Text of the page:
• Germany's news in English
 

Young easterners as anti-foreigner as old in west

Published: 26 Mar 2013 13:37 GMT+01:00

People born after 1981 in the formerly communist eastern half of Germany are as anti-foreigner as those born before 1930 in the west, researchers at Leipzig University discovered after spending ten years asking people about their views, weekly newspaper Die Zeit reported on Tuesday.

More than 31 percent of younger eastern and elderly western Germans could be said to be xenophobic, they concluded.

The team of sociologist Johannes Kiess and psychologists Oliver Decker and Elmar Brähler asked 18 questions to tease out the level of xenophobia of their subjects. They asked about support for right-wing authoritarian dictatorships, whether Jews were "too influential," how important a national feeling is, and whether the Nazi era had its good aspects.

"Our thesis that xenophobia is the gateway drug has been clearly confirmed," said Brähler. He and the team had published findings every two years, but their latest publication pulled ten years of work together.

Regardless of age, 23 percent of people in the west, and 32 percent in the east agreed with xenophobic statements. Yet anti-Semitism seemed to be distributed the other way around, with nearly one in ten of westerners tending towards that particular brand of hatred, and only one in sixteen in the east.

Nearly ten percent of western Germans born before 1950 could be said to have clearly extreme-right attitudes. This share rose to 16 percent for western Germans born before 1930. In eastern Germany around ten percent of those born since 1971 could be described in this way - with men clearly over represented. The worst groups were the oldest in the west and the youngest in the east, with xenophobia rates of more than 30 percent.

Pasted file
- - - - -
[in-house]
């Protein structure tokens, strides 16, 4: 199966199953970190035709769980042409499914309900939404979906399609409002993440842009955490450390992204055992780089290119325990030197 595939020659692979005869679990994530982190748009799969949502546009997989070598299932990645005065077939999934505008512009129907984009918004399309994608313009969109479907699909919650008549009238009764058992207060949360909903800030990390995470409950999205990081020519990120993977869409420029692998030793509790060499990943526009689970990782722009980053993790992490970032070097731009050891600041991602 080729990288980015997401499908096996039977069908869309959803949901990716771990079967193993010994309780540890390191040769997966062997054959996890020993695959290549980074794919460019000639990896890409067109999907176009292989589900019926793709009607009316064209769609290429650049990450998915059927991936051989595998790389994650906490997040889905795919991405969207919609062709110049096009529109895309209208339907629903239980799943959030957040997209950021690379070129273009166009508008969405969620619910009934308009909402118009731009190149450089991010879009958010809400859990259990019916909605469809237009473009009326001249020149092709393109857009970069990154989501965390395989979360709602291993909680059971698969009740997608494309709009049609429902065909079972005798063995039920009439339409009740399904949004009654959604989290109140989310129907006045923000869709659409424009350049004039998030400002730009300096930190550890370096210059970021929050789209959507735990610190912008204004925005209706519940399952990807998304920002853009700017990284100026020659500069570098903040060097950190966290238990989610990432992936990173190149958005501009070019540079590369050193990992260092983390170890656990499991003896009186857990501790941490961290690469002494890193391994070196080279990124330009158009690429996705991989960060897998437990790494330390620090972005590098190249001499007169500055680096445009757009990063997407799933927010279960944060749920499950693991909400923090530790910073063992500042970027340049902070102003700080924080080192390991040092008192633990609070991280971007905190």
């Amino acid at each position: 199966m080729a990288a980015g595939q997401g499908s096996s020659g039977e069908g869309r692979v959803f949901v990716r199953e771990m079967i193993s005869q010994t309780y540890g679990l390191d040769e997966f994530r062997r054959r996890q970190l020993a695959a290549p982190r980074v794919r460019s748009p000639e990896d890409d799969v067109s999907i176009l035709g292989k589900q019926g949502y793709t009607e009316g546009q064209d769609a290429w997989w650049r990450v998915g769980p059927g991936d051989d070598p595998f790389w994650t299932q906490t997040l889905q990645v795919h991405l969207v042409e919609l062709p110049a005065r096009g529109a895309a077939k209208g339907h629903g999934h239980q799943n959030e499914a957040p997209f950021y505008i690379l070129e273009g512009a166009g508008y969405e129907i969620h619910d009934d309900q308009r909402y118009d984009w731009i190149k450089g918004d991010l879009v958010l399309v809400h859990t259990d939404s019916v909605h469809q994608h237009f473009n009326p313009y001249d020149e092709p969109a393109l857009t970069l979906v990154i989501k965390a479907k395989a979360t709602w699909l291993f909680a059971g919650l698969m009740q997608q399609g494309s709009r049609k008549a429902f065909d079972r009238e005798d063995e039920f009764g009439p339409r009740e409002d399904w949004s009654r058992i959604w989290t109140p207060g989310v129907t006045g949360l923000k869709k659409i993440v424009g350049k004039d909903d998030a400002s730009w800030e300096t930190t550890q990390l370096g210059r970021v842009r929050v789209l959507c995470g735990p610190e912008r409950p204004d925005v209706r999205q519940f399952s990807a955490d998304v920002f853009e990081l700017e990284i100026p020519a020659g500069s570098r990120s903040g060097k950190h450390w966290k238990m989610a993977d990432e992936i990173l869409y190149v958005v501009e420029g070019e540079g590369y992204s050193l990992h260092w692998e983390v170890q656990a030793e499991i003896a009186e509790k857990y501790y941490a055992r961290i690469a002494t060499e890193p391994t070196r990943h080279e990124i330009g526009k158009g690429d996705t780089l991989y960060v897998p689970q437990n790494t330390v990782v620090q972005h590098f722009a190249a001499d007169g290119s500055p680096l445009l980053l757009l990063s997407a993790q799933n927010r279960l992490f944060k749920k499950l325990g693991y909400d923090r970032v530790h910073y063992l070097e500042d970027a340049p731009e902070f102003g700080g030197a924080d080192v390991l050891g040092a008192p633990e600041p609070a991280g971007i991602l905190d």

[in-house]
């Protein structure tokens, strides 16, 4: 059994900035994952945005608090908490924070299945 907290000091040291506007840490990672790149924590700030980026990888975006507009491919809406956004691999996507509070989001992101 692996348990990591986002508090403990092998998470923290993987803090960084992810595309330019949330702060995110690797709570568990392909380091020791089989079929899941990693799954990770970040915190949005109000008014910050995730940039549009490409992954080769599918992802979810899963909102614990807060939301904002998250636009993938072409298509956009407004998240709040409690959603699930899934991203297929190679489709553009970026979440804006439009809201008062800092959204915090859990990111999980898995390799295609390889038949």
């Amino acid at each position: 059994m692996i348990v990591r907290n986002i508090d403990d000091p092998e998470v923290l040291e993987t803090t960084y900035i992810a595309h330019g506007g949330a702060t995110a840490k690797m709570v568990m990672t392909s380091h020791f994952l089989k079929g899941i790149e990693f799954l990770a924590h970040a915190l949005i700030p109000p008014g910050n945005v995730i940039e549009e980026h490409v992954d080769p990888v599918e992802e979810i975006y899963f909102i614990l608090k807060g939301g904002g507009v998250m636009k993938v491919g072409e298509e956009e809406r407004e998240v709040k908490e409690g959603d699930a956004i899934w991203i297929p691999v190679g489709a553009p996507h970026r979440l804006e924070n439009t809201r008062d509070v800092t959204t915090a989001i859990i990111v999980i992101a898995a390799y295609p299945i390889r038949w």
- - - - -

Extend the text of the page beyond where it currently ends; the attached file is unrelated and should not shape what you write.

Decker said these figures were "the results of an authoritarian socialization", referring to the Nazi dictatorship and the collapse of the East German communist regime.

"The collapse of societies which have integrated their members in an authoritarian fashion leads to authoritarian aggression," he said.

The study suggests that centre of society is not immune to becoming a threat to democratic life and that democracy is "not always on a stable base". The stark warning issued by the researchers was that if things get bad for the majority of a society, democracy loses its power to keep people integrated.

The Local/hc

The Local (news@thelocal.de)

Your comments about this article

07:05 March 27, 2013 by IchBinKönig
by this logic the increasing intolerance for immigrants in Greece has to do with the 'Collapse of an Authoritarian Regime'.

Doesn't it really have more to do with poverty and a loss of everything BUT a national identity? Its why often the poorest people are the most devout, to sport, nation, neighborhood or religion. Its all they have. In the new EU, it seems we're back to those days.
14:30 March 27, 2013 by Bulldawg82
@IchBinKonig: I think you have summed it up very nicely.
15:05 March 28, 2013 by Berliner1978
There's nothing wrong with Nationalism, only with what you do with it..

Invading Poland = bad.

Keeping Germany to be German = good.

Pride in one's people and nation are healthy as long as others are respected as well. And why not? Where would we be without Chinese food, or pizza? At the same time, there is the saying that strong fences make good neighbors. Relatives who come to visit are welcome for a while, but eventually it's time to go home, right?

As long as they are not declaring war on anyone or putting people in camps, no one should be pointing a finger at Germany for wanting stay German by limiting foreign influence or the number of immigrants who come there.. Go to any of these other countries and try demanding that you be accommodated, good luck with that.